While investors were looking at the price of GM stock trading well under $30 – down from a post bankruptcy high of $39.48 – GM CEO Dan Akerson was praising the efficiency of the taxpayer bailed out company.
On the stage of the Fisher Theater in Detroit, Akerson said that “GM has gone from almost being history to making history.”
Well, yes – but the question is what sort of history is being made here? The debate, of course, is whether GM really has changed its losing ways after U.S. and Canadian taxpayers saved it from well deserved, well earned oblivion in 2009 and whether this was good use of government money.
In Akerson’s view “the bankruptcy may be seen in the future not only as a second chance but a rebirth as a 21st century global manufacturing company no longer burdened by the past.”
GM sales declined 1% in May compared to last year in GM’s most profitable market. This was led by a sharp -16% – decline in U.S. fleet sales, but discounted fleet sales at GM are still 31.7% of total sales. And May was a month that saw the removal of the Japanese from the marketplace because of production disruptions caused by the Japan earthquake and Tsunami. Shouldn’t GM have done better?
GM’s first quarter profit of profit of $3.2 billion, or $1.77 per fully-diluted share were not as strong as it appeared at first glance because special items increased profits by $1.5 billion or $0.82 per fully-diluted share. This is bad news for U.S. taxpayers who still hold 26% of General Motors. It’s estimated that the stock must trade at about $54 a share for taxpayers to get all of their $49.5 billion in bailout money back. As it stands now, the auto bailout of GM, Chrysler, and GMAC will cost U.S. taxpayers at least $16 billion, and that’s not including the unusual granting of loss carry forward tax credits that normally would have been wiped out during the bankruptcy reorganizations of the companies – in other words – more taxpayer subsidies are in the offing.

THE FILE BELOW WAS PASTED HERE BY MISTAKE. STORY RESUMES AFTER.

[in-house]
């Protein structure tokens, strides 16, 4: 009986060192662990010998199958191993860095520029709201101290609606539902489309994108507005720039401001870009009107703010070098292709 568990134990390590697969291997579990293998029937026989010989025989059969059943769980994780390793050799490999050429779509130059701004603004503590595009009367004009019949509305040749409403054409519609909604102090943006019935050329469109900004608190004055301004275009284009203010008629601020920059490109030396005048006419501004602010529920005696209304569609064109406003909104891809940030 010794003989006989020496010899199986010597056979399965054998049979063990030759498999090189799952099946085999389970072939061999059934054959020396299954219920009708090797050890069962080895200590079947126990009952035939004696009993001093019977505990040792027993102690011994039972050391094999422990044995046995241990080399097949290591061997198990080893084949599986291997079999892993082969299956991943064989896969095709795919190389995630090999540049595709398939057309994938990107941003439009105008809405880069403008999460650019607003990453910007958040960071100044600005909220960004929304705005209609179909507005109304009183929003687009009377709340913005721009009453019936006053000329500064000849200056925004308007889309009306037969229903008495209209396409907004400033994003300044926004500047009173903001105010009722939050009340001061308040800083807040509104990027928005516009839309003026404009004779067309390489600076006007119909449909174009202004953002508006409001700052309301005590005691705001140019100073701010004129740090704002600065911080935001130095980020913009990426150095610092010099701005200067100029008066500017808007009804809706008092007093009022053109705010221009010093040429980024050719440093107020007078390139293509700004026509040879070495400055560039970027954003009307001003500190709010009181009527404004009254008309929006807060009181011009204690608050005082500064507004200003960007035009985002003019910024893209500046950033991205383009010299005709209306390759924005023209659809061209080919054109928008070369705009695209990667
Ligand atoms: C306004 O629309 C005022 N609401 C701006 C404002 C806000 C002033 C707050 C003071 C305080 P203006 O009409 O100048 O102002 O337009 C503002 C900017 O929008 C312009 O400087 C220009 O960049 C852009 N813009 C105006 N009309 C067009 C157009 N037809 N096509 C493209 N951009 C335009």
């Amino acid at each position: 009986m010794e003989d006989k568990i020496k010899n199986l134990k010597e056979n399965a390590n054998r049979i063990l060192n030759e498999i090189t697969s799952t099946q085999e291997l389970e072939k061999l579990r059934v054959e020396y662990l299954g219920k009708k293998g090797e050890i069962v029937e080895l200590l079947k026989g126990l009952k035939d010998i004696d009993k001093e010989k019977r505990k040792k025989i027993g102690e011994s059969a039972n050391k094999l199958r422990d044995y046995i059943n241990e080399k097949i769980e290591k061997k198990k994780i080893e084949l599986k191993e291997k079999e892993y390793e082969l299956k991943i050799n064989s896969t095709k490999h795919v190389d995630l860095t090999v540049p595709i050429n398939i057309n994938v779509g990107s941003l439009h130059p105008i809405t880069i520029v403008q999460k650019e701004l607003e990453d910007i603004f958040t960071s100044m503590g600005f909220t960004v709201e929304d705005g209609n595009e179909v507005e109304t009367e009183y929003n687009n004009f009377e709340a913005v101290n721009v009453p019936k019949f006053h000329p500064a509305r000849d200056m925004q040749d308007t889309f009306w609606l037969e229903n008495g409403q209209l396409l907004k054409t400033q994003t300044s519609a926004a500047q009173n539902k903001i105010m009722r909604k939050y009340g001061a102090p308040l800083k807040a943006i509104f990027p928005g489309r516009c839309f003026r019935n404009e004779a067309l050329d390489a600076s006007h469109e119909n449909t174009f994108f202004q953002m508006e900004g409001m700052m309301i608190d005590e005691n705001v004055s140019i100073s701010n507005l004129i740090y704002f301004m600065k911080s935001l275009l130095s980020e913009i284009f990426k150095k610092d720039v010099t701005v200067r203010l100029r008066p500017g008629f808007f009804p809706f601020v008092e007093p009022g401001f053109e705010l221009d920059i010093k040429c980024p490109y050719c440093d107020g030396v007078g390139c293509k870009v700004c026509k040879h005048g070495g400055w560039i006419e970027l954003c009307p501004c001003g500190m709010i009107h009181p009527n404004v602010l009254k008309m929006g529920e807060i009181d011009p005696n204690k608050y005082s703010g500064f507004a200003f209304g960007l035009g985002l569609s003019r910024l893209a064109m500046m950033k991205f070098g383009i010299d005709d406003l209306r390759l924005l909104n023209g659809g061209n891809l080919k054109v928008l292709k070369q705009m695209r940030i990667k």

The weaknesses at GM remain in its sales of traditional trucks, with a 110 days supply of full size pickups; it’s heavy use of incentives, which remain higher than the industry average, (but are lower than the levels that drove it into bankruptcy); and gaps in updating the product line because of delayed programs at the end of the last decade when cash was short.
The huge fuel price rises are hurting GM profitable large truck and SUV sales, the effects of which won’t be known until GM Q2 results are released.
“I believe we’re well-positioned to meet these challenges, and our team is working hard for success today, tomorrow and for many years to come,” Akerson said.
Critics aren’t so sure, hence GM’s stock price languishing below the $33 IPO mark set last November when GM returned to public trading (NYSE: GM) – and U.S. taxpayers still hold 500 million shares of the world’s largest taxpayer-controlled automaker.
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